New Battery For MabelNew Battery For MabelNew Battery For MabelNew Battery For MabelNew Battery For MabelNew Battery For MabelNew Battery For MabelNew Battery For MabelI noticed a few months ago that if Mabel sat for a week or so without being started, the starter struggled a bit to turn the motor. I installed a hard start relay to see if this made any difference. The battery I was using was a Autocraft Silver 42-1 which is perfect for these cars, it has the protective cap over the positive terminal to keep from accidentally grounding out the battery if somebody is sitting in the back seat. Anyhow, I’d throw the charger on the battery for an hour or so and it’d be fine for a couple of weeks, then after she sat for a few days, I’d have the same issue. Voltage out of the battery without the car running was 10.8 volts, that’s low. Should be around 12.6. With the car running, I was getting right at 14 volts, so I knew the generator was working properly. That battery just wasn’t holding a charge like it should. I also tested for parasitic battery drain and everything checked out ok. The battery is almost 5 years old, time for a new one. This time, I decided to go with a Interstate MT-47. It got good reviews even though it cost a bit more compared to other batteries. It doesn’t have the protective cap over the positive terminal, but the case is built to prevent any accidental grounding. For added protection, you can always throw a piece of rubber, such as an old floor mat, over top of the battery as well. [Read more…]

New Die Cast and Pops

Die Cast and Pop CultureDie Cast and Pop CultureDie Cast and Pop CultureDie Cast and Pop CultureDie Cast and Pop CultureDie Cast and Pop CultureDie Cast and Pop CultureMy family knows all of my vices. Over the past few months, they’ve flooded me with some of my favorite pop culture goodies. As most of you know, we’ve collected die cast cars for many, many years. Mostly Hot Wheels and mostly VW die cast, but if we see anything else that we like, we’ll try to get it. A couple of years ago, I started collecting Funko Pops. Not all of them of course, but just the ones that I really like. Luckily my kids share a similar taste in pop culture. I’m very easy to shop for. 🙂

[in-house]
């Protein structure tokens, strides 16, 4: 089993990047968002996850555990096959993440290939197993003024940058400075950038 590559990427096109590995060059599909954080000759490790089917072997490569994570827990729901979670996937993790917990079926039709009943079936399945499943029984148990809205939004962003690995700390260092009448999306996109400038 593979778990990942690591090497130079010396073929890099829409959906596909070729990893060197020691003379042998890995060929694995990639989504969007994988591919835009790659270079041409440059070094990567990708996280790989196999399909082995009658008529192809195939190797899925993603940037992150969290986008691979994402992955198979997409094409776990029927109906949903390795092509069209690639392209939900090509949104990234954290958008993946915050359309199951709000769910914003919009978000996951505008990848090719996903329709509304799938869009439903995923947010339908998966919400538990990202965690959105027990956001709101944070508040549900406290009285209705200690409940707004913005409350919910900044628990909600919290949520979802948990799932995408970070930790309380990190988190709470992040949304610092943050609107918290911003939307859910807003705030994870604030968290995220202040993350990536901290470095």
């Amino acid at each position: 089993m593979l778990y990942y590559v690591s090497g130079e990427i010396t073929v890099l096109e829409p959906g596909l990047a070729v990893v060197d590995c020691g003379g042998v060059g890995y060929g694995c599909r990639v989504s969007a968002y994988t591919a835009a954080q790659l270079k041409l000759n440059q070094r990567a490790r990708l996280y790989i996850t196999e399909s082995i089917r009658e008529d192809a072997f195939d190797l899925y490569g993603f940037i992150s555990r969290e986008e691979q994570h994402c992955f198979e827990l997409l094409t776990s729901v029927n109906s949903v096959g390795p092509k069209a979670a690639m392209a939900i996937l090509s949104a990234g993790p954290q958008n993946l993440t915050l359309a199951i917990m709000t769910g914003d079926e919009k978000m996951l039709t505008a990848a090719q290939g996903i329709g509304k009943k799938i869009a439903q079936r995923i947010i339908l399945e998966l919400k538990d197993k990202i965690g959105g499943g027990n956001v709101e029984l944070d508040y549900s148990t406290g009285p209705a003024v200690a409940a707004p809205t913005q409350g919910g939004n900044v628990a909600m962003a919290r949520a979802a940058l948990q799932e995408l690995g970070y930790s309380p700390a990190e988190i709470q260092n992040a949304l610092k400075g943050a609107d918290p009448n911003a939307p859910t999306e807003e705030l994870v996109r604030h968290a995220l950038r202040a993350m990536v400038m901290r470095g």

Installing A Hard Start Relay

Hard Start RelayHard Start RelayHard Start RelayHard Start RelayHard Start RelayHard Start RelayHard Start RelayHard Start RelayThere are numerous reasons why you may want to install a hard start relay on your vintage VW. A hard start relay basically directs the electrical current from the battery, through the relay and to the starter motor instead of routing it through the ignition switch. This eliminates a path of approximately 15′ of wiring and potentially bad connections. Once installed, your ignition key simply activates the relay. You can pick up a 4 post, 12v relay at most automotive stores, Ebay or Amazon for around 5 dollars. I already had some 12 gauge wiring and terminals, so I only have about 5 dollars and 30 minutes invested in to this project. You can buy ready made kits, but they can be pretty expensive, up to 35 dollars. Mabel wasn’t exhibiting any syntoms that would justify the install of the hard start relay, but not knowing what the future may hold, I thought I’d go ahead and install one. You don’t have to be a electrical genius to install the relay, but it does help to have the right tools. It doesn’t require any cutting or splicing of the original wiring. Wiring will vary from year to year, so depending on the age of your VW, your install may differ just a bit, but for the most part, it’ll be the same. If you look at the first pic, you’ll see that I’ve labeled what connector goes where on the relay. Start by disconnecting the battery. Locate the wire that goes from the ignition switch to the starter solenoid. Unless your VW has had previous wiring changes, more than likely, it’ll be a larger red wire with a quick disconnect. This wire will go to pin 87 on the relay. Make up a jumper that will go from pin 85 to the ignition switch (quick disconnect). Next, you need to make up a ground wire that will go from pin 86 on the relay to ground. I grounded mine where I mounted it to the floor pan support. Now you’ll need to make up a cable that’ll go from the positive post on the battery to pin 30 on the relay. You can also run this from the B+ post on the voltage regulator if you don’t want to run it to the battery. Lastly, you’ll need to mount the relay. You can mount it just about anywhere that will ensure a good ground. I chose the floor pan support. Don’t forget to connect your ground wire to the relay.